The conservative backlash against government spending comes at a delicate moment for Trump’s Republican Party.
Barely a year into his first term, the populist president has shown inconsistent commitment at best to the three planks that have defined his party since the Reagan era: fiscal responsibility, traditional family values and a strong national defense. With the GOP’s fiscal responsibility now in question, the party’s commitment to family values also continues to suffer as Trump and some high-profile allies struggle under the weight of repeated allegations of sexual misconduct and abuse.
Fiscal discipline has long helped unify an otherwise divided GOP, but that no longer appears to be the case as Republicans brace for a difficult midterm election season.
Americans for Prosperity, the political arm of the network backed by the conservative billionaires Charles and David Koch, described the recent spending from Trump and Congress “a far cry from the so-called fiscal responsibility Americans heard on the campaign trail.”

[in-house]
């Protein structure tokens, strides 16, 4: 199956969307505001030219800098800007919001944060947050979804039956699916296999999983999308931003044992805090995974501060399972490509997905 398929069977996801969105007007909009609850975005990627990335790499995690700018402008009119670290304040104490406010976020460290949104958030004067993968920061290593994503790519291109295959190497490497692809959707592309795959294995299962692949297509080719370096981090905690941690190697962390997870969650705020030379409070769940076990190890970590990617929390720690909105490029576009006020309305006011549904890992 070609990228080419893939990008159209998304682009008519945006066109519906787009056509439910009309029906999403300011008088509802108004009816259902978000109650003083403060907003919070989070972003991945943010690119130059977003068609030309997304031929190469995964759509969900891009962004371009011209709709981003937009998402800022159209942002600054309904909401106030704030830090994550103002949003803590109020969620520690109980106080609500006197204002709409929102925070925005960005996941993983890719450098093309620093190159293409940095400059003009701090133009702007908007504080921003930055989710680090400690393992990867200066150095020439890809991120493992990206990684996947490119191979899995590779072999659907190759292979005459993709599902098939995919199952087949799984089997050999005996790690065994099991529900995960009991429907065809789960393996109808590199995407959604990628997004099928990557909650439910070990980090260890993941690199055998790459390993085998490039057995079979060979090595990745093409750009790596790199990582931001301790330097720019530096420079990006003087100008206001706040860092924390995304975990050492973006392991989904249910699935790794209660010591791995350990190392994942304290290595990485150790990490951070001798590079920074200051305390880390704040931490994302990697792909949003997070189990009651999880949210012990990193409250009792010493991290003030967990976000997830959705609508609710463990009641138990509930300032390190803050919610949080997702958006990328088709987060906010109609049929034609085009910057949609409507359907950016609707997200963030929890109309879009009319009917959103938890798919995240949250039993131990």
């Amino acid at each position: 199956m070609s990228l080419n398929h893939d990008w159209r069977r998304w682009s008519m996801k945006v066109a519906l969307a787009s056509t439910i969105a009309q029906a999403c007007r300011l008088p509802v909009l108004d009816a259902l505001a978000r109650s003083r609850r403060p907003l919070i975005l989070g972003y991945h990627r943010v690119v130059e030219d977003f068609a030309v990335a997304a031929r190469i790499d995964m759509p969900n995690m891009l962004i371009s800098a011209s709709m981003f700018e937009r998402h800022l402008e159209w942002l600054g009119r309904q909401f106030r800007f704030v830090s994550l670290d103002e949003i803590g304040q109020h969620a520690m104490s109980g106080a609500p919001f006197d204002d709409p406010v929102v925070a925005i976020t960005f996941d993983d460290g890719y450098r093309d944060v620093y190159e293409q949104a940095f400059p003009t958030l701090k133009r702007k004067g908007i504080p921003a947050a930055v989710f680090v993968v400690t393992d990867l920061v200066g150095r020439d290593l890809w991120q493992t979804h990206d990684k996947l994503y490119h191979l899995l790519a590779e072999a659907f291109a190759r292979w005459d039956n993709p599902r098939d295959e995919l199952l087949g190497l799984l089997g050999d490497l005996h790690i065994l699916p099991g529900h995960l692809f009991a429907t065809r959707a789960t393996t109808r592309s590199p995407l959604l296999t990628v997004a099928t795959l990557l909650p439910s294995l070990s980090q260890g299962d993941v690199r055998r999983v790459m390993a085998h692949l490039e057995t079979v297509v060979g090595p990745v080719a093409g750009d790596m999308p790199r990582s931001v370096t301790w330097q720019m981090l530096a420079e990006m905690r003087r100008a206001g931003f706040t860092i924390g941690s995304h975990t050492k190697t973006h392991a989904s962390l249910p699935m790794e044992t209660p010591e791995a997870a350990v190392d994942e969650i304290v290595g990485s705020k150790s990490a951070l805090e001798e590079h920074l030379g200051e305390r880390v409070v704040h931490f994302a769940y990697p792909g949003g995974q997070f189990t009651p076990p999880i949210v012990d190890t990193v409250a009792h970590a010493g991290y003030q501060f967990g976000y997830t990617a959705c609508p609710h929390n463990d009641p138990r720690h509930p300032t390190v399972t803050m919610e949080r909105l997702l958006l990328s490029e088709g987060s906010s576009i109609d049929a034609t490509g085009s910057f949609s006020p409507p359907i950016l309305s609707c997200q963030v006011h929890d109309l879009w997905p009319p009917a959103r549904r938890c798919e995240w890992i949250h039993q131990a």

Voters may forgive Trump’s spending habits because he’s new to Washington, but they will not be as kind to Republicans on the midterm ballots, said David McIntosh, president of the conservative Club for Growth, who lashed out at last week’s Republican-backed spending plan as “of the swamp, by the swamp and for the swamp.”
“They’re not going to give a pass to the Republicans in Congress unless they start doing something to restrain the growth of government,” he said.
“You can’t let (Senate Majority Leader) Mitch McConnell and the spenders in the Senate set the agenda this year,” McIntosh continued. “Because politically, if they set the agenda, then you’re going to see big losses in the House and the Senate.”